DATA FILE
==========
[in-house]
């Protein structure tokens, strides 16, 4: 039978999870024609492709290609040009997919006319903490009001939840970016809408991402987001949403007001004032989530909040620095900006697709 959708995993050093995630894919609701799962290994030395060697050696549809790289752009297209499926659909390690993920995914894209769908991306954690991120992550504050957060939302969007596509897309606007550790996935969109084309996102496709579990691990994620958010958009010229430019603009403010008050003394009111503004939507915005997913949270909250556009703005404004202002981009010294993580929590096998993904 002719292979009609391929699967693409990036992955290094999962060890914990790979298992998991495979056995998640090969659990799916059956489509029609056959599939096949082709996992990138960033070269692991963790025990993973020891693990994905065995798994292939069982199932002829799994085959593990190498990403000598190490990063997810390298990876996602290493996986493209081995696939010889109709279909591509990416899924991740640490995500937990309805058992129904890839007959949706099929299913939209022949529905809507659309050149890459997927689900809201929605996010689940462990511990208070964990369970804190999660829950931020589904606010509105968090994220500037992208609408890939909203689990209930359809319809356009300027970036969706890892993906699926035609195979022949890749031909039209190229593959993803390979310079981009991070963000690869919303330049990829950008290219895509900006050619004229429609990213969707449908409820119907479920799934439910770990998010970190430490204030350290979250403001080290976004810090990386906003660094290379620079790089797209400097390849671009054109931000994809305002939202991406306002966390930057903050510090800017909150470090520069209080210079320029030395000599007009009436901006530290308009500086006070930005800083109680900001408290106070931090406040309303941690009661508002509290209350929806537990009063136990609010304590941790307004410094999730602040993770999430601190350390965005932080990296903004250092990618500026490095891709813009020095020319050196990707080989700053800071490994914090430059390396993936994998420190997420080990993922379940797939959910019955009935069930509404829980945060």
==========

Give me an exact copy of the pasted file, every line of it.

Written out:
[in-house]
């Protein structure tokens, strides 16, 4: 039978999870024609492709290609040009997919006319903490009001939840970016809408991402987001949403007001004032989530909040620095900006697709 959708995993050093995630894919609701799962290994030395060697050696549809790289752009297209499926659909390690993920995914894209769908991306954690991120992550504050957060939302969007596509897309606007550790996935969109084309996102496709579990691990994620958010958009010229430019603009403010008050003394009111503004939507915005997913949270909250556009703005404004202002981009010294993580929590096998993904 002719292979009609391929699967693409990036992955290094999962060890914990790979298992998991495979056995998640090969659990799916059956489509029609056959599939096949082709996992990138960033070269692991963790025990993973020891693990994905065995798994292939069982199932002829799994085959593990190498990403000598190490990063997810390298990876996602290493996986493209081995696939010889109709279909591509990416899924991740640490995500937990309805058992129904890839007959949706099929299913939209022949529905809507659309050149890459997927689900809201929605996010689940462990511990208070964990369970804190999660829950931020589904606010509105968090994220500037992208609408890939909203689990209930359809319809356009300027970036969706890892993906699926035609195979022949890749031909039209190229593959993803390979310079981009991070963000690869919303330049990829950008290219895509900006050619004229429609990213969707449908409820119907479920799934439910770990998010970190430490204030350290979250403001080290976004810090990386906003660094290379620079790089797209400097390849671009054109931000994809305002939202991406306002966390930057903050510090800017909150470090520069209080210079320029030395000599007009009436901006530290308009500086006070930005800083109680900001408290106070931090406040309303941690009661508002509290209350929806537990009063136990609010304590941790307004410094999730602040993770999430601190350390965005932080990296903004250092990618500026490095891709813009020095020319050196990707080989700053800071490994914090430059390396993936994998420190997420080990993922379940797939959910019955009935069930509404829980945060």